This Fence Around The White House Ahead Of The Election Results Is Not Reassuring

As the close of Election Day draws near, many parts of the United States are gearing up for protests and civil unrest, no matter who ends up winning the presidency. As election results pour in, it looks like one American in particular seems a little worried. On Nov. 2, officials put a fence around the White House ahead of the election results, and it’s not reassuring.

The barricade was reportedly put in place on Monday in preparation for what local D.C. Police Chief Peter Newsham described as the possibility of "civil unrest" during an interview earlier in October. The National Park Service, which oversees the parks around the White House, told The Washington Post on Nov. 2 that the fence, which is supposed to prevent climbing, was a temporary measure following a request from the U.S. Secret Service. The Secret Service did not immediately respond to a request for comment on the fence from Elite Daily.

"[It’s] widely believed that there will be civil unrest after the November election regardless of who wins," Newsham said to The Washington Post on Oct. 30. Preparations don’t seem to stop there. The department also reportedly spent over $130,000 on "less-lethal" items, such as tear gas canisters and grenades, to gear up for any possible demonstrations. The D.C. Police Department did not immediately respond to Elite Daily’s request for comment on expectations for possible unrest.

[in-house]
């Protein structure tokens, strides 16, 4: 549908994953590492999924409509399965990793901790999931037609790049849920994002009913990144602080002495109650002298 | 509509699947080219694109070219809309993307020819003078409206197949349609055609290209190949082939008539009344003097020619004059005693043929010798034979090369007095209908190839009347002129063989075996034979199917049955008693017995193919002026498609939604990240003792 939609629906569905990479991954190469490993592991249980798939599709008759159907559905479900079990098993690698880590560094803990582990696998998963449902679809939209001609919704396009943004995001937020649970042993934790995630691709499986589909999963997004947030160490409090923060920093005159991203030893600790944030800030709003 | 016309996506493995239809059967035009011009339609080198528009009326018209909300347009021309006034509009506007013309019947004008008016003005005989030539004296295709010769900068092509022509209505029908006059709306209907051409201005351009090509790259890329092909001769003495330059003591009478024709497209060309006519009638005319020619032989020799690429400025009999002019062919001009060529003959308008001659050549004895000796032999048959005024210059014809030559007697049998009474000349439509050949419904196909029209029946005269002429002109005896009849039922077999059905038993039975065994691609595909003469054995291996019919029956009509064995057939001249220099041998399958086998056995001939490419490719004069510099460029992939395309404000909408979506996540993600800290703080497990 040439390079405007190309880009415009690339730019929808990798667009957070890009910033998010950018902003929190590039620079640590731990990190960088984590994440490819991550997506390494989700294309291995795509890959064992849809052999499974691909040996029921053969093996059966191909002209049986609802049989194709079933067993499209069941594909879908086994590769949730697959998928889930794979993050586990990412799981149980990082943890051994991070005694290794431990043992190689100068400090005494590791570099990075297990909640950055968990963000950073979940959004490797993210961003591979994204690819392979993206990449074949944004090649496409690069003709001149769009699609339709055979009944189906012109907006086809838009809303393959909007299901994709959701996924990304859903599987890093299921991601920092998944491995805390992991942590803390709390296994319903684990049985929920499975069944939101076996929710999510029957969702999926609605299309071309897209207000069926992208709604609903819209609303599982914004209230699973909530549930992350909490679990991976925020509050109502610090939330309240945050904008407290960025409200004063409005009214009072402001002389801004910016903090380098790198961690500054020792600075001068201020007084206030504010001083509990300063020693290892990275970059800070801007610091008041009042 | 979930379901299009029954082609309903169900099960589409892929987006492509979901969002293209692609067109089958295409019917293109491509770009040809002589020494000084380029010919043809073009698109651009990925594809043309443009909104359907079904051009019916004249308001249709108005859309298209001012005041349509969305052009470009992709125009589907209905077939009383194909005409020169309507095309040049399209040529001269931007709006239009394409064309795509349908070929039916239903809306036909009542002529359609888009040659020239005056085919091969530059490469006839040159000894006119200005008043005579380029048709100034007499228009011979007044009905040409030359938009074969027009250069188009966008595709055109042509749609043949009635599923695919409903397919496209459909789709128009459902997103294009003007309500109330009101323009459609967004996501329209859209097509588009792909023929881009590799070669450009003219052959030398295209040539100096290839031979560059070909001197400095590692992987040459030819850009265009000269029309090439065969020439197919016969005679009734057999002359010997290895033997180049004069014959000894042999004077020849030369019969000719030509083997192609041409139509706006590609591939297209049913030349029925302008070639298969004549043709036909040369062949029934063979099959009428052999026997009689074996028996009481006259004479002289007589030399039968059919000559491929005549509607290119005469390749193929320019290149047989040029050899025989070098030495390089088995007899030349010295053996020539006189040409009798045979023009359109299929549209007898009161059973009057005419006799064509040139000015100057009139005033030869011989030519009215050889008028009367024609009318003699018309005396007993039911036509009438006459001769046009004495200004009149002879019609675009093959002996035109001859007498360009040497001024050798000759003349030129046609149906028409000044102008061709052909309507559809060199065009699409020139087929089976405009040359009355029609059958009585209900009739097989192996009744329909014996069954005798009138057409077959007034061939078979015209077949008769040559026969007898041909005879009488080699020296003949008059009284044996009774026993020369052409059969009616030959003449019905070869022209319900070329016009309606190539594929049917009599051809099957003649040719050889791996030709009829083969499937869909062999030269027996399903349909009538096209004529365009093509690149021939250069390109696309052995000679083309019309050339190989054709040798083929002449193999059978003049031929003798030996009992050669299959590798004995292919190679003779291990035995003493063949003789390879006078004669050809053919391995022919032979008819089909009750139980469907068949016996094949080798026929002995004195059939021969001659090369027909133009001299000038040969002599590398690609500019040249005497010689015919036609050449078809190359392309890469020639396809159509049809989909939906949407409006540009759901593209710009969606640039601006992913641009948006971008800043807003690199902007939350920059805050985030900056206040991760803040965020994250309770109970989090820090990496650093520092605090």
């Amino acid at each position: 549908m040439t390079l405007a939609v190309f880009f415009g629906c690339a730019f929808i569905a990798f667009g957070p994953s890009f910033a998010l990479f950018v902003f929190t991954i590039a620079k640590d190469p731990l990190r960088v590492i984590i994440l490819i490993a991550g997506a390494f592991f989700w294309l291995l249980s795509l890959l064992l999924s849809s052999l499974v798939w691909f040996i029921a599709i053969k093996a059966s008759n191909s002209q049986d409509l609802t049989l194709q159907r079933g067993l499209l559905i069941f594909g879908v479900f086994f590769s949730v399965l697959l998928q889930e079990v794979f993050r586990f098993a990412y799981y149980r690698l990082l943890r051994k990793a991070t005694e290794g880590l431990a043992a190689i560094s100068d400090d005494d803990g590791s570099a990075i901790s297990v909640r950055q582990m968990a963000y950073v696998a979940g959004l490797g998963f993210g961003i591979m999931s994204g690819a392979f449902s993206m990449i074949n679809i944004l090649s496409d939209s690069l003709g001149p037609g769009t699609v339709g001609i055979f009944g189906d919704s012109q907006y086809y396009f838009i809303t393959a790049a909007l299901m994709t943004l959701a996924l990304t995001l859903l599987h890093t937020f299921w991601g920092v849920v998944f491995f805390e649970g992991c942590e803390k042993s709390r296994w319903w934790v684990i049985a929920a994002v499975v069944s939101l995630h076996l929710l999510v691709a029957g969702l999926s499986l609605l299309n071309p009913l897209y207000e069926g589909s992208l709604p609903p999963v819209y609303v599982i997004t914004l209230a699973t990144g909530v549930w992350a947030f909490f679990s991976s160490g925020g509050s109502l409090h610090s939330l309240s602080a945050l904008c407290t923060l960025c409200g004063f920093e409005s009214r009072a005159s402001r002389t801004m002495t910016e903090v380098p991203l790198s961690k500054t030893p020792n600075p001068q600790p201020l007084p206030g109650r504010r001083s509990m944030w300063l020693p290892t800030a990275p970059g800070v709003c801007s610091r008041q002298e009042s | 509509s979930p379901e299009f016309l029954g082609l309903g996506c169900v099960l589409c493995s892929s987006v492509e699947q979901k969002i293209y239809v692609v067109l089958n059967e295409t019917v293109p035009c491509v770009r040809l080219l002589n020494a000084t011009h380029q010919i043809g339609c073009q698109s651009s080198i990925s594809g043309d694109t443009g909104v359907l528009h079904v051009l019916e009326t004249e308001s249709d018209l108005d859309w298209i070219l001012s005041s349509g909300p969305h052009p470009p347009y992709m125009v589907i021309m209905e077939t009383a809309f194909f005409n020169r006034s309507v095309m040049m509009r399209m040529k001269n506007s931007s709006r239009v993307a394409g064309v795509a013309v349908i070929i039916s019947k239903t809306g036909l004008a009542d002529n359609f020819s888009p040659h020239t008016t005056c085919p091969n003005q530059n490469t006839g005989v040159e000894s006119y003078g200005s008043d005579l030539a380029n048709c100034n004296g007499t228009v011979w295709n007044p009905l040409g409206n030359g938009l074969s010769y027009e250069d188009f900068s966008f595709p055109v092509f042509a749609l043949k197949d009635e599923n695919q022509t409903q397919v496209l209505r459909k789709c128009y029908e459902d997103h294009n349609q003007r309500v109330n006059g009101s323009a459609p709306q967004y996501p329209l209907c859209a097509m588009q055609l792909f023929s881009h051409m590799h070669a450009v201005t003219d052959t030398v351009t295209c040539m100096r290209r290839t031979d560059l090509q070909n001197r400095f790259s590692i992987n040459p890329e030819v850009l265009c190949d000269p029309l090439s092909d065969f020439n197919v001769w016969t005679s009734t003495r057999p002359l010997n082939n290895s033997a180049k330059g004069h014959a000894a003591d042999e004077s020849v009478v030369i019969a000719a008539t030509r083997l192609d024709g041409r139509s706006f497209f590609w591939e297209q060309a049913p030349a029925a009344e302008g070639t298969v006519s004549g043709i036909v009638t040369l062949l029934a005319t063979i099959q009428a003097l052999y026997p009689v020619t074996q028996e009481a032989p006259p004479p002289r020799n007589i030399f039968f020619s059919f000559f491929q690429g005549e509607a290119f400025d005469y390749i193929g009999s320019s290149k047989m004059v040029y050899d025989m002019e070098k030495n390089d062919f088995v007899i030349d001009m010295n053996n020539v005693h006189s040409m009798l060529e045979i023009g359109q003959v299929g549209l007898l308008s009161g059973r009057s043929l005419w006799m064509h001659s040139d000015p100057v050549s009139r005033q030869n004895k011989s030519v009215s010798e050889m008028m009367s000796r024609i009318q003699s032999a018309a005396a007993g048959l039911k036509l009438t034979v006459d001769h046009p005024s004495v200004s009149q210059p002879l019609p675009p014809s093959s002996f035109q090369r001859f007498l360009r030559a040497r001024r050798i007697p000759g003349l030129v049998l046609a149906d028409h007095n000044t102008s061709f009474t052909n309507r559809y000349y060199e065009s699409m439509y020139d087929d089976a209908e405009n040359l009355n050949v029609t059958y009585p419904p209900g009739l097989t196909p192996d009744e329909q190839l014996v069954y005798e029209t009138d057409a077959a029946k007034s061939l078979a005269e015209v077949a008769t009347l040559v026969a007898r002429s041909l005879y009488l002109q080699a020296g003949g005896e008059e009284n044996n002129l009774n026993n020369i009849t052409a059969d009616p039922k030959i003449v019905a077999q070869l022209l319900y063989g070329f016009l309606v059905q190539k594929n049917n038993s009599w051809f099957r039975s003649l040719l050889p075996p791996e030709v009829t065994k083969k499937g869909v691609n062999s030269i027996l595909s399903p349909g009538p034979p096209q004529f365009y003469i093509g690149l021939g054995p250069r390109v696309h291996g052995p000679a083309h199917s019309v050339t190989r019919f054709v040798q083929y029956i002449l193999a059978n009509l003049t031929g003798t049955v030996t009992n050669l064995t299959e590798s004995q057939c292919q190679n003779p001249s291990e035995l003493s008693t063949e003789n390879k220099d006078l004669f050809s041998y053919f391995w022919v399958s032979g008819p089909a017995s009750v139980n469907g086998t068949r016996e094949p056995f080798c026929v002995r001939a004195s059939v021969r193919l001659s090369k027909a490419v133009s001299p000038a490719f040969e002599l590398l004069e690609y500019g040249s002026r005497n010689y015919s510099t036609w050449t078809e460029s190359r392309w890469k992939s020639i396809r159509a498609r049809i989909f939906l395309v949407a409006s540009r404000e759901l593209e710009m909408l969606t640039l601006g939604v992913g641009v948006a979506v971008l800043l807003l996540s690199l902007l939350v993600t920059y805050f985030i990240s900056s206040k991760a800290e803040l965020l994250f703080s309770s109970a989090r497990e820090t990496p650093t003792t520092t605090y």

Similar barricades and preparations were utilized earlier this summer in June, when Trump cleared Black Lives Matter protesters using tear gas to take a walk to St. John’s Church for a photo-op. For many Americans, these demonstrations were characterized by a heavy police presence over a period of several weeks.

For many people across the country, these barricades around the White House seem more than a little ironic. On several occasions in the past, Trump has repeatedly accused his opponent, Democratic presidential candidate Joe Biden, of "hiding in a basement" to supposedly avoid presidential debate events and criticism from the public.

However, people

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